Time to Surgery Is Associated with Thirty-Day and Ninety-Day Mortality After Proximal Femoral Fracture: A Retrospective Observational Study on Prospectively Collected Data from the Danish Fracture Database Collaborators

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Abstract

Background:

We hypothesized that undergoing surgery as soon as possible reduces early mortality in patients with a proximal femoral fracture. Our aim was to evaluate the association between surgical delay and early mortality in these patients.

Methods:

We performed a retrospective analysis of prospectively collected data from the Danish Fracture Database and the Civil Registration System on patients who were fifty years of age or older and had undergone surgery for a proximal femoral fracture. Femoral head fracture (classified as OTA/AO 31C per the OTA/AO classification system), high-energy trauma, pathological fractures, multiple fractures, and surgeries performed with implants not commonly used were excluded. End points were adjusted odds ratios for thirty-day and ninety-day mortality.

Results:

For the 3517 surgeries included in this study, the median patient age was 82.0 years (range, fifty-one to 107 years), 2458 patients (70%) were female, and 1720 surgeries (49%) were performed because of a trochanteric fracture. Within twelve hours, 722 of the surgeries (21%) had been performed; within twenty-four hours, 2482 surgeries (71%); within thirty-six hours, 3024 surgeries (86%); within forty-eight hours, 3242 surgeries (92%); and within seventy-two hours, 3353 surgeries (95%). Unsupervised surgeons with an education level below that of an attending surgeon performed the surgery in 1807 (51%) of all cases. The thirty-day mortality was 380 (10.8%) and the ninety-day mortality was 612 (17.4%). The risk of thirty-day mortality increased with a surgical delay of more than twelve hours (odds ratio, 1.45; p = 0.02), more than twenty-four hours (odds ratio, 1.34; p = 0.02), and more than forty-eight hours (odds ratio, 1.56; p = 0.02); the risk of ninety-day mortality increased with a surgical delay of more than twenty-four hours (odds ratio, 1.23; p = 0.04). An education level of the surgeon below that of an attending surgeon increased the risk of thirty-day mortality (odds ratio, 1.28; p = 0.035) and ninety-day mortality (odds ratio, 1.26; p = 0.016). Increasing American Society of Anesthesiologists score and male sex significantly increased both thirty-day and ninety-day mortality.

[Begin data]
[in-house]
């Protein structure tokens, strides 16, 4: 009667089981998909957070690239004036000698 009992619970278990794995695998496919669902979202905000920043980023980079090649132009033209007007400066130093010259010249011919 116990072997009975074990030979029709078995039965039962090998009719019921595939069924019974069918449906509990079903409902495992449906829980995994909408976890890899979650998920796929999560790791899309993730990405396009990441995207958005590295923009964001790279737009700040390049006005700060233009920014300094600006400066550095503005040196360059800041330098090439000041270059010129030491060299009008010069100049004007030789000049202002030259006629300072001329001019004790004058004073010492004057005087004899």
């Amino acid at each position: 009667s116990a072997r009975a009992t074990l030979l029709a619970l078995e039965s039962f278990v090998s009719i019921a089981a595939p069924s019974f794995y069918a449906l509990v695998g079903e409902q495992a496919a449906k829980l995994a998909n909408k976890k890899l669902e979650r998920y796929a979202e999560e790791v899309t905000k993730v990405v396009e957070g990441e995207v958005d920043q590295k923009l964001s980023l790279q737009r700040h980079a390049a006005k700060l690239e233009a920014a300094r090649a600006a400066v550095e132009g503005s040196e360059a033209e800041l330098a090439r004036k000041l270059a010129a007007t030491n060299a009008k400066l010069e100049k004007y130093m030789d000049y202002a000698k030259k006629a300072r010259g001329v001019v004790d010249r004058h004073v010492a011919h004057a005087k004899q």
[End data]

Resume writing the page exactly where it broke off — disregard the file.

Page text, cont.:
Conclusions:

In this study, a surgical delay of more than twelve hours significantly increased the adjusted risk of thirty-day mortality and a surgical delay of more than twenty-four hours significantly increased the adjusted risk of ninety-day mortality. The adjusted risk of both thirty-day and ninety-day mortality increased significantly when the education level of the surgeon was below that of an attending surgeon. The study findings challenge orthopaedic departments to facilitate fast surgical treatment supported by attending orthopaedic surgeons.

Level of Evidence:

Prognostic Level IV. See Instructions for Authors for a complete description of levels of evidence.

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